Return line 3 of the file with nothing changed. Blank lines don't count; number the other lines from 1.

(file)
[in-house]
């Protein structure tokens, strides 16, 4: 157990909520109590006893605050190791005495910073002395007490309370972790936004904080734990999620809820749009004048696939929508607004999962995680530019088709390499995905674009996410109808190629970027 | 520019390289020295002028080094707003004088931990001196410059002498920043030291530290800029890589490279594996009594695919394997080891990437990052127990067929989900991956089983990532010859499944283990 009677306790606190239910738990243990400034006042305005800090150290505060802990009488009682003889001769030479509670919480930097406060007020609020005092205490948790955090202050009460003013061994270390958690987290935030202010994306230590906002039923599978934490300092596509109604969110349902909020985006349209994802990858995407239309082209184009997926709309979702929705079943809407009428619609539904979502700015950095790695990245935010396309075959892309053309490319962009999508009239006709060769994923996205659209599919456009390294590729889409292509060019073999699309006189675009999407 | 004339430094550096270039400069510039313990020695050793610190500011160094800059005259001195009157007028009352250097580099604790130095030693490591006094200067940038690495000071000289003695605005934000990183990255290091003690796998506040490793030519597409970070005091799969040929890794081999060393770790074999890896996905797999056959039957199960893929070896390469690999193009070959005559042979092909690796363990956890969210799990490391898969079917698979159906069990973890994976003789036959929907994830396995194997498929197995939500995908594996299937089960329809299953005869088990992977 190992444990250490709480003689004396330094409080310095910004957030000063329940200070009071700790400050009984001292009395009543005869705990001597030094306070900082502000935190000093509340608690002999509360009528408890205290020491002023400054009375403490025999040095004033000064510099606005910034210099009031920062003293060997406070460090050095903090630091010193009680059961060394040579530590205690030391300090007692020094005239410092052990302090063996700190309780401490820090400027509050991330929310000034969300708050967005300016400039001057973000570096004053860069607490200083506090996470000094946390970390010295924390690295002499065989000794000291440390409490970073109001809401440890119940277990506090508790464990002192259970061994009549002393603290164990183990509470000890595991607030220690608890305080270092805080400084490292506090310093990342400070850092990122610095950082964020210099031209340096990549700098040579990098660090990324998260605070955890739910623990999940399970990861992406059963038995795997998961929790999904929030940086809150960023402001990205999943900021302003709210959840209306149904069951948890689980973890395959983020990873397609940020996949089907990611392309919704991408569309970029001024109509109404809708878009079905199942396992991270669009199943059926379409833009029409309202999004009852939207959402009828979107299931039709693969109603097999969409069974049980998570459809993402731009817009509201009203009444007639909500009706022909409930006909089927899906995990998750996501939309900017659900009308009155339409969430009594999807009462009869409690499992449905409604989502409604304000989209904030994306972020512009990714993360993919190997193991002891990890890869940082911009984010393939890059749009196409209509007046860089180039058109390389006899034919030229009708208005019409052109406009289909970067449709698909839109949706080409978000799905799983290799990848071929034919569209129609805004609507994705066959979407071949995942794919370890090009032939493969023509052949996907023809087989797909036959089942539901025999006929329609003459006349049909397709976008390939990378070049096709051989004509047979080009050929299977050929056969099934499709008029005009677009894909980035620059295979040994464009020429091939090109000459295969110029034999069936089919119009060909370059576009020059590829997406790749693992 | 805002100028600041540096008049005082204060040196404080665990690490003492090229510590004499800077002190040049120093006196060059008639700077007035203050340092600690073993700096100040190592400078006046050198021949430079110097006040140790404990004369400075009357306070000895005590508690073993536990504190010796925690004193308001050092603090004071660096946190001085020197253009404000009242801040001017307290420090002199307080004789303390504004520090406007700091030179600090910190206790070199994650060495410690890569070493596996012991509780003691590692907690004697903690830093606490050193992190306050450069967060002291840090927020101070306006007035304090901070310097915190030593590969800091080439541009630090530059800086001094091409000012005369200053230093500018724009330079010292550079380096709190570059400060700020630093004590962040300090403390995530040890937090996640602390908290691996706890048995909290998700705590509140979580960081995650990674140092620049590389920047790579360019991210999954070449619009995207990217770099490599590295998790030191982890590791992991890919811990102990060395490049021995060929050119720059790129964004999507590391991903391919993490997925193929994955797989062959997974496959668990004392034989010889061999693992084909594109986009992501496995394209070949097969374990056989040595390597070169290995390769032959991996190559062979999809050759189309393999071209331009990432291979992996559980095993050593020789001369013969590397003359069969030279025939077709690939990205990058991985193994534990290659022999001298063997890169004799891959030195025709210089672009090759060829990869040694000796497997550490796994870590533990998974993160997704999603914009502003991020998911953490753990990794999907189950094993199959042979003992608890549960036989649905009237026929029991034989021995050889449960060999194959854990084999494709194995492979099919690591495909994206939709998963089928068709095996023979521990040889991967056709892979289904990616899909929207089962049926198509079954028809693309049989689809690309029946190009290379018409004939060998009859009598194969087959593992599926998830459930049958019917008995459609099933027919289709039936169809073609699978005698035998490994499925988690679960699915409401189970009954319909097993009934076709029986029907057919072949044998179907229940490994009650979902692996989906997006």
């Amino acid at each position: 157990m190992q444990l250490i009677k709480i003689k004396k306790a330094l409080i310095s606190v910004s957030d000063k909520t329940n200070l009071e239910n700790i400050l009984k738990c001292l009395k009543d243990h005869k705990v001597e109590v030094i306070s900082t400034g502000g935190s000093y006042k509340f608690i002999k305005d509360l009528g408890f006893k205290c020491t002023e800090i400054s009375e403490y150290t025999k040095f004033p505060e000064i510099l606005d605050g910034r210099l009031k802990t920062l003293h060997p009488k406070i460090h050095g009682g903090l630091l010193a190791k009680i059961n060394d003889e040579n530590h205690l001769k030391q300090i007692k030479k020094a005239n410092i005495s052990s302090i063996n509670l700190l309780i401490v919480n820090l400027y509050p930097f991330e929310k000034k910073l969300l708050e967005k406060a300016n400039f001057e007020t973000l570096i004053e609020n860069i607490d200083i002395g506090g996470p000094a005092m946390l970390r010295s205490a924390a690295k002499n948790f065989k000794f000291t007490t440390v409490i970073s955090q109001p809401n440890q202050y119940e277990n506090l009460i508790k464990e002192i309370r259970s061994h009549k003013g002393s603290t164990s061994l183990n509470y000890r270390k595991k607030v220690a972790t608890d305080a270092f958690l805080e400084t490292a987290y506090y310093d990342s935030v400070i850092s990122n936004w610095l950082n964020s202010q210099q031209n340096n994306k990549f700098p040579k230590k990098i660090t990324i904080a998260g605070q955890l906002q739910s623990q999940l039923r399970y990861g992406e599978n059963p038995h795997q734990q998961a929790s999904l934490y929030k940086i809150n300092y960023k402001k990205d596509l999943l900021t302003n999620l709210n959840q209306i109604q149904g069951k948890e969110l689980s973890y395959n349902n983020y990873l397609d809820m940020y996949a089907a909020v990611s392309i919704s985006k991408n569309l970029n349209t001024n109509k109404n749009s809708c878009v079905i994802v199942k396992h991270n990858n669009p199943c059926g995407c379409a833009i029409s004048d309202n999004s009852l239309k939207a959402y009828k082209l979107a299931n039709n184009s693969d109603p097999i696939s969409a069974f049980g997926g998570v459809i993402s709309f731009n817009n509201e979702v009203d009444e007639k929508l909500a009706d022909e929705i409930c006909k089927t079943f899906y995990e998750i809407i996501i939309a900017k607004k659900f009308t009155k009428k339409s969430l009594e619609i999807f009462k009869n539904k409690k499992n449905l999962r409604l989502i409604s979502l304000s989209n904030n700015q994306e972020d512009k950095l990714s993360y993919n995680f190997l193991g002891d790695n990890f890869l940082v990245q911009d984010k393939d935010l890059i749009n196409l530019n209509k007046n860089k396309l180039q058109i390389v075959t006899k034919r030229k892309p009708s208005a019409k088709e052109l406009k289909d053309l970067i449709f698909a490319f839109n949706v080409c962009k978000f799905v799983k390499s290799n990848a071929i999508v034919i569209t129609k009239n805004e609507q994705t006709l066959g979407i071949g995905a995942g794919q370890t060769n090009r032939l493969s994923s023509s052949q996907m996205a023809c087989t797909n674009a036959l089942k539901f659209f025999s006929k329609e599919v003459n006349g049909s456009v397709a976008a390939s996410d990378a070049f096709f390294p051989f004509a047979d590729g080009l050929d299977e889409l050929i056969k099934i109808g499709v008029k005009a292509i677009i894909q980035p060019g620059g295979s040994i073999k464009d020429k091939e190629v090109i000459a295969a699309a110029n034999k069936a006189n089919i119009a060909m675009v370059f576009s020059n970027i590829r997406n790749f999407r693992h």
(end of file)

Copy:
């Amino acid at each position: 157990m190992q444990l250490i009677k709480i003689k004396k306790a330094l409080i310095s606190v910004s957030d000063k909520t329940n200070l009071e239910n700790i400050l009984k738990c001292l009395k009543d243990h005869k705990v001597e109590v030094i306070s900082t400034g502000g935190s000093y006042k509340f608690i002999k305005d509360l009528g408890f006893k205290c020491t002023e800090i400054s009375e403490y150290t025999k040095f004033p505060e000064i510099l606005d605050g910034r210099l009031k802990t920062l003293h060997p009488k406070i460090h050095g009682g903090l630091l010193a190791k009680i059961n060394d003889e040579n530590h205690l001769k030391q300090i007692k030479k020094a005239n410092i005495s052990s302090i063996n509670l700190l309780i401490v919480n820090l400027y509050p930097f991330e929310k000034k910073l969300l708050e967005k406060a300016n400039f001057e007020t973000l570096i004053e609020n860069i607490d200083i002395g506090g996470p000094a005092m946390l970390r010295s205490a924390a690295k002499n948790f065989k000794f000291t007490t440390v409490i970073s955090q109001p809401n440890q202050y119940e277990n506090l009460i508790k464990e002192i309370r259970s061994h009549k003013g002393s603290t164990s061994l183990n509470y000890r270390k595991k607030v220690a972790t608890d305080a270092f958690l805080e400084t490292a987290y506090y310093d990342s935030v400070i850092s990122n936004w610095l950082n964020s202010q210099q031209n340096n994306k990549f700098p040579k230590k990098i660090t990324i904080a998260g605070q955890l906002q739910s623990q999940l039923r399970y990861g992406e599978n059963p038995h795997q734990q998961a929790s999904l934490y929030k940086i809150n300092y960023k402001k990205d596509l999943l900021t302003n999620l709210n959840q209306i109604q149904g069951k948890e969110l689980s973890y395959n349902n983020y990873l397609d809820m940020y996949a089907a909020v990611s392309i919704s985006k991408n569309l970029n349209t001024n109509k109404n749009s809708c878009v079905i994802v199942k396992h991270n990858n669009p199943c059926g995407c379409a833009i029409s004048d309202n999004s009852l239309k939207a959402y009828k082209l979107a299931n039709n184009s693969d109603p097999i696939s969409a069974f049980g997926g998570v459809i993402s709309f731009n817009n509201e979702v009203d009444e007639k929508l909500a009706d022909e929705i409930c006909k089927t079943f899906y995990e998750i809407i996501i939309a900017k607004k659900f009308t009155k009428k339409s969430l009594e619609i999807f009462k009869n539904k409690k499992n449905l999962r409604l989502i409604s979502l304000s989209n904030n700015q994306e972020d512009k950095l990714s993360y993919n995680f190997l193991g002891d790695n990890f890869l940082v990245q911009d984010k393939d935010l890059i749009n196409l530019n209509k007046n860089k396309l180039q058109i390389v075959t006899k034919r030229k892309p009708s208005a019409k088709e052109l406009k289909d053309l970067i449709f698909a490319f839109n949706v080409c962009k978000f799905v799983k390499s290799n990848a071929i999508v034919i569209t129609k009239n805004e609507q994705t006709l066959g979407i071949g995905a995942g794919q370890t060769n090009r032939l493969s994923s023509s052949q996907m996205a023809c087989t797909n674009a036959l089942k539901f659209f025999s006929k329609e599919v003459n006349g049909s456009v397709a976008a390939s996410d990378a070049f096709f390294p051989f004509a047979d590729g080009l050929d299977e889409l050929i056969k099934i109808g499709v008029k005009a292509i677009i894909q980035p060019g620059g295979s040994i073999k464009d020429k091939e190629v090109i000459a295969a699309a110029n034999k069936a006189n089919i119009a060909m675009v370059f576009s020059n970027i590829r997406n790749f999407r693992h």